There is no public outcry. There are no political rallies where the President makes fun of the “uncorroborated” victim to huge crowds of supporters. There is no righteous indignation about how “This is America” where people are “presumed innocent.” There is only a presorted jury of people who all affirmatively say up front that they do not require more than one witness in order to be able to convict someone of a crime.

In fact, if I, as the defense lawyer, attempted to ridicule the law on this point or suggest that the law was wrong, in front of a jury, I would be quickly shut down by the Judge who would likely then read the instruction on how one witness is just fine all over again to “cure” my unprofessional outburst.

And thus, I would imagine that every single day in our country, someone is convicted of a serious crime where the only or principle evidence is the word of one witness. The most substantive difference from these numberless cases and Judge Kavanaugh’s situation is primarily that the people accused are not famous or politically powerful.

But I now wonder whether all the attention that has been focused on this issue of the unfairness of one witness cases will be changing Prosecutorial policies to reflect the country’s newfound attitude toward prosecution of criminal accusations. The fact that Judge Kavanaugh’s proceeding is not a criminal proceeding makes the situation that much worse. After all, if the President of the United States and all these Senators are concerned that Judge Kavanaugh is being treated so unfairly in a context where the worst that will happen to him will be that he might not get a better job than he currently has, how can we sit by and watch as people get sent off to prison for years or even executed on the word of one “uncorroborated” witness? Why it just seems barbaric. This is America, after all.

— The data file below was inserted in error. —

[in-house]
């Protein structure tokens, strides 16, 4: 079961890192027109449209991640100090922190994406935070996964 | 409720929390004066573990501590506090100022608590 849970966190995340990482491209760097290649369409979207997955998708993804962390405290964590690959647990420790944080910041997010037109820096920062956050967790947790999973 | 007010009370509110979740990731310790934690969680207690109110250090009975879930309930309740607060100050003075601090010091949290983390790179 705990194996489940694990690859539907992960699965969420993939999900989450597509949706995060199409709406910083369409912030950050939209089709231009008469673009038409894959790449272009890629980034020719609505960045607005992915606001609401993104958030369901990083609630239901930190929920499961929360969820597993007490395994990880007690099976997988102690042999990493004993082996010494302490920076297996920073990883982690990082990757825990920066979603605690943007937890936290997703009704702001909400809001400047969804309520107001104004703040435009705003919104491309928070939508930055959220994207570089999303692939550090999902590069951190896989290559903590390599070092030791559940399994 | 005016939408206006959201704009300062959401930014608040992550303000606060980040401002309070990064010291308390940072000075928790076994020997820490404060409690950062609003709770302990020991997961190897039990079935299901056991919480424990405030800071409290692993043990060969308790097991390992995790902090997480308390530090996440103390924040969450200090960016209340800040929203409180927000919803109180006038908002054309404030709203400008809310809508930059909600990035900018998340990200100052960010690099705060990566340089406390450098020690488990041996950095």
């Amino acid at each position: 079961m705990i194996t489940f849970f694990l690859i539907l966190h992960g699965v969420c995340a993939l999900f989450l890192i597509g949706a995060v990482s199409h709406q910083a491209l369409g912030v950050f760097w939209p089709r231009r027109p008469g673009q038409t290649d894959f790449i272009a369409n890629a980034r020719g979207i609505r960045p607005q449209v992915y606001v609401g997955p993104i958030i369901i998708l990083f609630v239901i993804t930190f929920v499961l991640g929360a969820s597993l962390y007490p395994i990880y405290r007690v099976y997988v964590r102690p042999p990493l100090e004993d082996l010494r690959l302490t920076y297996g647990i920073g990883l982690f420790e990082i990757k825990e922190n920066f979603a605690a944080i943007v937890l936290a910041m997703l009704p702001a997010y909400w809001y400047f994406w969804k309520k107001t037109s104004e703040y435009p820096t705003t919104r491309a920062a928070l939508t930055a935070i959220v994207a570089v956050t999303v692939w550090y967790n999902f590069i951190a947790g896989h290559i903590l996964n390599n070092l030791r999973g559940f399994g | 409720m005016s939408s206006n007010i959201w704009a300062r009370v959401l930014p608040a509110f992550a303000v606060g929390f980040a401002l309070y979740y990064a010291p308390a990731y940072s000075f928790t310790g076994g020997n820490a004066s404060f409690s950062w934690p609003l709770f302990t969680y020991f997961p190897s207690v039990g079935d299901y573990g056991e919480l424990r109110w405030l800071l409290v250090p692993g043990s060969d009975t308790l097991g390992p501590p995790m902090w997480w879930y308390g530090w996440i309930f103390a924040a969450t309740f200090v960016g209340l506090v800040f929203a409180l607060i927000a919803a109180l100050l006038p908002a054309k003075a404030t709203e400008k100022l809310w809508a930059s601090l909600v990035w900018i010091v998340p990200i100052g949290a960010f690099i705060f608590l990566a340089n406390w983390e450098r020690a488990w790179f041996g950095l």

As a career criminal defense lawyer, these one witness identification cases have always troubled me. They are the sort of cases that give defense lawyers nightmares. I have had the experience of representing a person charged with robbery in a one witness identification case. My client, who I believed was innocent, was convicted on the basis of this one witness, he was sent to prison for years, and then deported. None of the outrage that seems to be surrounding Judge Kavanaugh having to suffer the accusations of a single witness was expressed by anyone at the time, let alone the Judge, the prosecutor, any of the jurors, or the President of the United States at the time. But, I am delighted that going forward I can expect a new dawn in prosecutorial policies in the DA’s Offices across the land.

Perhaps, going forward, on the strength of this wave of support for those accused by single witnesses whose accusations are “uncorroborated”, there will be a nationwide moratorium on the prosecution of crimes where there is only one witness and where the accused vigorously and angrily denies the accusation.

Perhaps District Attorney Offices across the land will undertake a review of their finished cases in order to vacate convictions after trial where defendants had angrily denied the accusations and where those accusations came from the “uncorroborated” testimony of a single principle witness. President Trump, the Senators appalled by the “uncorroborated” single witness, and Judge Kavanaugh could stand and applaud as our prisons disgorge their prisoners.

Or maybe this new standard of moral outrage will only apply to Judge Kavanaugh.


Don Murray is a founder of the New York City Criminal Law Firm Shalley and Murray. You can reach Shalley and Murray by calling or texting 718-268-2171.